Don’t you just love Tim Keller?  I do.  His teaching reaches my soul.  If you want to read more of his thoughts on taking sabbath, this article is great.  Rest is a gift from God.  As Dallas Willard often pointed out, rest is a spiritual discipline.  It won’t come to us.  We have to pursue it.  He often said, “If you go to read scripture or pray and you find yourself falling asleep, go rest.  Then return to your other discipline once you are rested.”  What a word of grace and wisdom!  We can’t be fully present for any work – especially the good work of attending to God in Word and prayer, without being well rested.

rest - pillows

What happens when we don’t rest?  An object in motion can tend to stay in motion, yes?  Sadly, in our American culture (and around the world as the epidemic of ceaseless productivity spreads), we exonerate busyness and workaholism.  To be perpetually on the go seems to be “better” than stepping back.  We read about minimalism, simplifying and letting opportunity pass us by, but we don’t give out awards for those difficult, counter-cultural movements.  We praise the executive who never came home for supper, but landed the big account.  We praise the athlete who devotes himself to his sport while cheating on his wife and drinking excessively at social functions.  We praise the student who signs up for every extracurricular activity and is head of every club in High School.  Judge our values by our applause – we love busyness.  Sloth is considered one of the seven deadly sins (rightly so) but busyness (having its roots in other sins of pride of life or gluttony) has trumped sloth in our age.  Compulsive busyness begets burn out.  We lose intimacy as we pursue acknowledgement for our accomplishments.  We lose perspective as we roll forward without a brake pedal.  We long for more depth, yet we spread ourselves too thin.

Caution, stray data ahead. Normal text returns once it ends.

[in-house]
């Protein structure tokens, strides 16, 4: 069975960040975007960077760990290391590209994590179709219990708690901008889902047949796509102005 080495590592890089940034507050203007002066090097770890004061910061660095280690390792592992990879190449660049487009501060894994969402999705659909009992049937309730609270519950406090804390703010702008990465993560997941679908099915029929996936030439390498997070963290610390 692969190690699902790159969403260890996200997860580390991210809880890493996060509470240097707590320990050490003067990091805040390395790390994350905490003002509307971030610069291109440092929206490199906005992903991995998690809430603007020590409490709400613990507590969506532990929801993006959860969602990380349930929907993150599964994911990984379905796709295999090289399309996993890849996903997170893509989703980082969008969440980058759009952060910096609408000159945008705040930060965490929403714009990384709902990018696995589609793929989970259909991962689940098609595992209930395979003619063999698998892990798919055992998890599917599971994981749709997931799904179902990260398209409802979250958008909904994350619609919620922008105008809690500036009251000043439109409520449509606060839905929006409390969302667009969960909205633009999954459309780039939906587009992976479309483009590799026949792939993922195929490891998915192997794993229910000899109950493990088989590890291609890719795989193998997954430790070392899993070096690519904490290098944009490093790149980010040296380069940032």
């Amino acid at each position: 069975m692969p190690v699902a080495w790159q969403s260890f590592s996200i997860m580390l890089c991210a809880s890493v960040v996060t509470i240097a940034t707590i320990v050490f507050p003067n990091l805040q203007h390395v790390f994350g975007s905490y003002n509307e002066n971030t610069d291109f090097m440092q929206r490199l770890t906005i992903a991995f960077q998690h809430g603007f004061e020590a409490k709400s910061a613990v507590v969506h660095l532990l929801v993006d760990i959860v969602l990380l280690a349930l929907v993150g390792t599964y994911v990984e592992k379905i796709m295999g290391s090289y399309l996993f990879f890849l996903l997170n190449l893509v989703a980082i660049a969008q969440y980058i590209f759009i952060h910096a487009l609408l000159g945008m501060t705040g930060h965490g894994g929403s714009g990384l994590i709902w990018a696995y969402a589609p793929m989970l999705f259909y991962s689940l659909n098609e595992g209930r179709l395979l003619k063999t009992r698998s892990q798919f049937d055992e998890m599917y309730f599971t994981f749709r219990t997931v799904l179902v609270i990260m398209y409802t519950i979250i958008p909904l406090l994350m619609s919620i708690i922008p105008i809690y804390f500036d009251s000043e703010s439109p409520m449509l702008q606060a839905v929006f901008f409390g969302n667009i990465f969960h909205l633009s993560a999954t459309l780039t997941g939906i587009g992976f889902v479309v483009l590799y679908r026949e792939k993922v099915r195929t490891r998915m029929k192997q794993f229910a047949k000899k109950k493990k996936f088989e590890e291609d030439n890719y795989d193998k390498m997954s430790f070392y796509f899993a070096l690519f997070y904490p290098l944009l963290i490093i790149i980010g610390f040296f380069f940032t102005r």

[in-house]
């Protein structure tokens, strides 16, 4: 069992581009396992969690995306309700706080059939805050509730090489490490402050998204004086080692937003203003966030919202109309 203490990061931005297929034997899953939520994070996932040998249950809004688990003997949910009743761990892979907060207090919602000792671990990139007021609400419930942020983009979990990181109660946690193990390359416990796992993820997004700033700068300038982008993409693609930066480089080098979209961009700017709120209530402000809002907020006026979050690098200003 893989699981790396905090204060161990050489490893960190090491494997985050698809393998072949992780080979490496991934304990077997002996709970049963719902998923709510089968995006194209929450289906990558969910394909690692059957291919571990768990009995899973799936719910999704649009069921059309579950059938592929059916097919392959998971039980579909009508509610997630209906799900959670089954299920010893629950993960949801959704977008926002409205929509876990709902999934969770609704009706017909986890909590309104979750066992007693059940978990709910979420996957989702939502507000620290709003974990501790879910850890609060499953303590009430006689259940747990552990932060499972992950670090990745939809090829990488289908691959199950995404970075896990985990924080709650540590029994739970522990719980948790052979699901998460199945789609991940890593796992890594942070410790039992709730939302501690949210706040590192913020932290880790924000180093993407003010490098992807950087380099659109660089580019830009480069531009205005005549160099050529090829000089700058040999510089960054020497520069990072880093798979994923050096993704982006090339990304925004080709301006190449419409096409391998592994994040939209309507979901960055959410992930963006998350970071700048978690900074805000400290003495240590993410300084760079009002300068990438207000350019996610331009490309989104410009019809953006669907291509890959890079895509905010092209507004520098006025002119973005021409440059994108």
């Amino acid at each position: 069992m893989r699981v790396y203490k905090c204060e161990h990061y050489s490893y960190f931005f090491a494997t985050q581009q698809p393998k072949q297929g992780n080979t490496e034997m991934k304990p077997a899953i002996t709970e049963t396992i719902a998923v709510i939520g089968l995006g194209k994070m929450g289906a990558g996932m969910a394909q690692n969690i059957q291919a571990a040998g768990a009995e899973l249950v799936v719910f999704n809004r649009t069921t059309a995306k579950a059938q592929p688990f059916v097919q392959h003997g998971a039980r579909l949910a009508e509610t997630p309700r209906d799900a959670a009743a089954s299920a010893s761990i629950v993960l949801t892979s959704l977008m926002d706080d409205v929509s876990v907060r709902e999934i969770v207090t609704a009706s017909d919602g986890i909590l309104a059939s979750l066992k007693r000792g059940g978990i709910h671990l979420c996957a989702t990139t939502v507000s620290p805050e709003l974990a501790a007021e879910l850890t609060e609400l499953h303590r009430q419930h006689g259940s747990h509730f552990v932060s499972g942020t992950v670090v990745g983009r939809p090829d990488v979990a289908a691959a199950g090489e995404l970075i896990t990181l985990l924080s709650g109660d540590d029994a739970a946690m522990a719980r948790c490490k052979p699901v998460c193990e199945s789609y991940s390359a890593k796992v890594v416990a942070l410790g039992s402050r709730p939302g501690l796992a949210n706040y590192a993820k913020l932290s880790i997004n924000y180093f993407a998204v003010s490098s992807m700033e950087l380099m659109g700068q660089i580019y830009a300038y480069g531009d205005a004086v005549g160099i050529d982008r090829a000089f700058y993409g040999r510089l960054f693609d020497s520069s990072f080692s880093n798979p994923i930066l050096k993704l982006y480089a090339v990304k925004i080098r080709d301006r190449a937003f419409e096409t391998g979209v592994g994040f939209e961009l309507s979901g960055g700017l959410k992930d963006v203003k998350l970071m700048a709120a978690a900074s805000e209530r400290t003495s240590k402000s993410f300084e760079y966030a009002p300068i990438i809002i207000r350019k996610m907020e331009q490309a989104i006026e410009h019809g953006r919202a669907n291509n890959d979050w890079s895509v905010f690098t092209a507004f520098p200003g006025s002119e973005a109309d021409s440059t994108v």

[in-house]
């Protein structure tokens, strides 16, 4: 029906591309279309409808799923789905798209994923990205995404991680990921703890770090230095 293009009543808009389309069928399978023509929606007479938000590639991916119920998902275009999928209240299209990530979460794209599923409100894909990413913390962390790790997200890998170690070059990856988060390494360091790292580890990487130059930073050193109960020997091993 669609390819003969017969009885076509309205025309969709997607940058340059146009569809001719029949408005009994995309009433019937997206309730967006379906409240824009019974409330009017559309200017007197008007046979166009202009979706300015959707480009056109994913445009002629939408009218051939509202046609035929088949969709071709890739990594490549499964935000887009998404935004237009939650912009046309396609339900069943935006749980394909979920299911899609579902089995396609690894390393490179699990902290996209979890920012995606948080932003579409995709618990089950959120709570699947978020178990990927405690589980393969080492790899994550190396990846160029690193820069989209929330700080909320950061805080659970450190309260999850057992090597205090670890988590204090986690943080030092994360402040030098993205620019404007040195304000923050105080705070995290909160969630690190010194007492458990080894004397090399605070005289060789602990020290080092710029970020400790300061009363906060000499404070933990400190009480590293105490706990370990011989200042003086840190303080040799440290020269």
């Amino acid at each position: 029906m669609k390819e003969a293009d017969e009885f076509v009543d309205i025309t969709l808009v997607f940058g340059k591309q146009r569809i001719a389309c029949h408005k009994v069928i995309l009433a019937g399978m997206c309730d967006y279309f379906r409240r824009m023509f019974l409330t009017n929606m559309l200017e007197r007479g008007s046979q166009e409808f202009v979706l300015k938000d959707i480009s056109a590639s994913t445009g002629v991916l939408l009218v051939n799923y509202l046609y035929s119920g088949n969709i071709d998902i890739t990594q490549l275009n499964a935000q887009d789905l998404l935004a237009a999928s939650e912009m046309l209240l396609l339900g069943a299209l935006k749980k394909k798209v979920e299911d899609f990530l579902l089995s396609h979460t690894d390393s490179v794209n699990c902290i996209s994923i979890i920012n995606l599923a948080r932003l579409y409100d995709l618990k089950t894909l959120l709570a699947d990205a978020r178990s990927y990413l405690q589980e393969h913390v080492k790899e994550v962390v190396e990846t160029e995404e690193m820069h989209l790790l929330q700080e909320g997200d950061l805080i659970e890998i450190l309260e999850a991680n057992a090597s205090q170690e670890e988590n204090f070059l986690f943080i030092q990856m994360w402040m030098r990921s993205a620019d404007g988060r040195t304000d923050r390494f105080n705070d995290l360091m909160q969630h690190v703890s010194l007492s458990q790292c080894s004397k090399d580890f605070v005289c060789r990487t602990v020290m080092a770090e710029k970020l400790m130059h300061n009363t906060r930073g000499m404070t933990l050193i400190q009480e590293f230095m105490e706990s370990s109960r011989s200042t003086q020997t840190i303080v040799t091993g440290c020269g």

blur on street

What’s the answer to all this frenetic activity?  Judith Shulevitz, a writer for the NY Times and author of Sabbath World: Glimpses of a Different Order of Time, says:

… interrupting the ceaseless round of striving requires a surprisingly strenuous act of will, one that has to be bolstered by habit as well as by social sanction.

If we are going to overcome busyness, we have to work to do it.  Swimming upstream means going against a current which pulls at us with force.  Salmon need their run {other salmon}.  We need one another.  We must resolve to rest.  We must plan to rest.  We must encourage one another to rest.  We can’t just give up when we don’t get this right the first time.  Keep at it.  You’ll get better.  Then worse.  Then better than before.  If God made rest one of His top ten, you might consider making it a priority as well.